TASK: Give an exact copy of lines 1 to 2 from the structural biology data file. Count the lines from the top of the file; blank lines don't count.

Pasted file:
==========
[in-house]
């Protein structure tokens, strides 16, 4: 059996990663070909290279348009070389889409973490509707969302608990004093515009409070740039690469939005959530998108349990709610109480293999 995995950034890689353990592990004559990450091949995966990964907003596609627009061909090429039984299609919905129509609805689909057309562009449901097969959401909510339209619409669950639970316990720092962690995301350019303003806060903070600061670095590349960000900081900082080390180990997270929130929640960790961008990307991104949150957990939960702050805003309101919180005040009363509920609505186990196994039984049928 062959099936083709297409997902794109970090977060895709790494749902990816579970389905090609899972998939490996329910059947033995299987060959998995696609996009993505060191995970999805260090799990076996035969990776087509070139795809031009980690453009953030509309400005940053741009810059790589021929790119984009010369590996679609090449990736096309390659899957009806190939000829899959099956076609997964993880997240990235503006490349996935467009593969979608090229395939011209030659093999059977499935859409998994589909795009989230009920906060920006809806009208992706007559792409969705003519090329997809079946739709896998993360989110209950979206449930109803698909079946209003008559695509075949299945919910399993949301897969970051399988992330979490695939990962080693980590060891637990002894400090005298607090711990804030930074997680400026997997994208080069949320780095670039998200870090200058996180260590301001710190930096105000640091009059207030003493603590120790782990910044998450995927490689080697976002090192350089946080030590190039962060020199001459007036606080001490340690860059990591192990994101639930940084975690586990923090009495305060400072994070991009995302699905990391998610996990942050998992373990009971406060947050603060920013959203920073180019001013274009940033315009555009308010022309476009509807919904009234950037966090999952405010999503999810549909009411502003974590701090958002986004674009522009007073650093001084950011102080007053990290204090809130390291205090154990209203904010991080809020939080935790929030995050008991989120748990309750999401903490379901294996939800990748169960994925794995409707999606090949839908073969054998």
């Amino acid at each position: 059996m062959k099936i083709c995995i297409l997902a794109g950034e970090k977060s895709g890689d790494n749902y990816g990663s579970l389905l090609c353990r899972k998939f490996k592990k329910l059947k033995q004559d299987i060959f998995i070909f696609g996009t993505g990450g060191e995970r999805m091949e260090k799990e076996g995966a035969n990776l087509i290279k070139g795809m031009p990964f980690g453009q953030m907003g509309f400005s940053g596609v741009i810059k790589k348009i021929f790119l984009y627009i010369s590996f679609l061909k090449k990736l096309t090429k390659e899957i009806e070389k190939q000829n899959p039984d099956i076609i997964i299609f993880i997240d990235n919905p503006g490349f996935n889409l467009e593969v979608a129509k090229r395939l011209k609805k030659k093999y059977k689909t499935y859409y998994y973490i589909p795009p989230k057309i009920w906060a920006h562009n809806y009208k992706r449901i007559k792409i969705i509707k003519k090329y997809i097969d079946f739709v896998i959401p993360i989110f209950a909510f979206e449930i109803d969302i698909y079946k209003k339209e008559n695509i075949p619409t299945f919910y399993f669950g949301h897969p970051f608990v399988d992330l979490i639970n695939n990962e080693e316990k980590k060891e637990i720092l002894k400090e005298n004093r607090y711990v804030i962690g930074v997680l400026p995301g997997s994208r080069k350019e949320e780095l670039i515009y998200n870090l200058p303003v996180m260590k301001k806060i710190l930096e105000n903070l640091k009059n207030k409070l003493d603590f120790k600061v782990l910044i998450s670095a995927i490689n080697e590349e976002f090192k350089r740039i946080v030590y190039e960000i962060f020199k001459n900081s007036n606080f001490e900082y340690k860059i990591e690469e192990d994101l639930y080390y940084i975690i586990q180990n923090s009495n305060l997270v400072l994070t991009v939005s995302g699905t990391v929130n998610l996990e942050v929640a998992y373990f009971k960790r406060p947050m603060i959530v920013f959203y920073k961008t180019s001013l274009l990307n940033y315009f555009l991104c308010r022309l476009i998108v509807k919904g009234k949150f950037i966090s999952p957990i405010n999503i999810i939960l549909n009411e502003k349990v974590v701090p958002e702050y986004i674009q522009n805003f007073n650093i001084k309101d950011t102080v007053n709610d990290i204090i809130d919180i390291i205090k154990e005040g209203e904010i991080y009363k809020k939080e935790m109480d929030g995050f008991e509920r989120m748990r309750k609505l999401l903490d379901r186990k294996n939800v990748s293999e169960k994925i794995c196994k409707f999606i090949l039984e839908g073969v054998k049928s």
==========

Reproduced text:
[in-house]
């Protein structure tokens, strides 16, 4: 059996990663070909290279348009070389889409973490509707969302608990004093515009409070740039690469939005959530998108349990709610109480293999 995995950034890689353990592990004559990450091949995966990964907003596609627009061909090429039984299609919905129509609805689909057309562009449901097969959401909510339209619409669950639970316990720092962690995301350019303003806060903070600061670095590349960000900081900082080390180990997270929130929640960790961008990307991104949150957990939960702050805003309101919180005040009363509920609505186990196994039984049928 062959099936083709297409997902794109970090977060895709790494749902990816579970389905090609899972998939490996329910059947033995299987060959998995696609996009993505060191995970999805260090799990076996035969990776087509070139795809031009980690453009953030509309400005940053741009810059790589021929790119984009010369590996679609090449990736096309390659899957009806190939000829899959099956076609997964993880997240990235503006490349996935467009593969979608090229395939011209030659093999059977499935859409998994589909795009989230009920906060920006809806009208992706007559792409969705003519090329997809079946739709896998993360989110209950979206449930109803698909079946209003008559695509075949299945919910399993949301897969970051399988992330979490695939990962080693980590060891637990002894400090005298607090711990804030930074997680400026997997994208080069949320780095670039998200870090200058996180260590301001710190930096105000640091009059207030003493603590120790782990910044998450995927490689080697976002090192350089946080030590190039962060020199001459007036606080001490340690860059990591192990994101639930940084975690586990923090009495305060400072994070991009995302699905990391998610996990942050998992373990009971406060947050603060920013959203920073180019001013274009940033315009555009308010022309476009509807919904009234950037966090999952405010999503999810549909009411502003974590701090958002986004674009522009007073650093001084950011102080007053990290204090809130390291205090154990209203904010991080809020939080935790929030995050008991989120748990309750999401903490379901294996939800990748169960994925794995409707999606090949839908073969054998």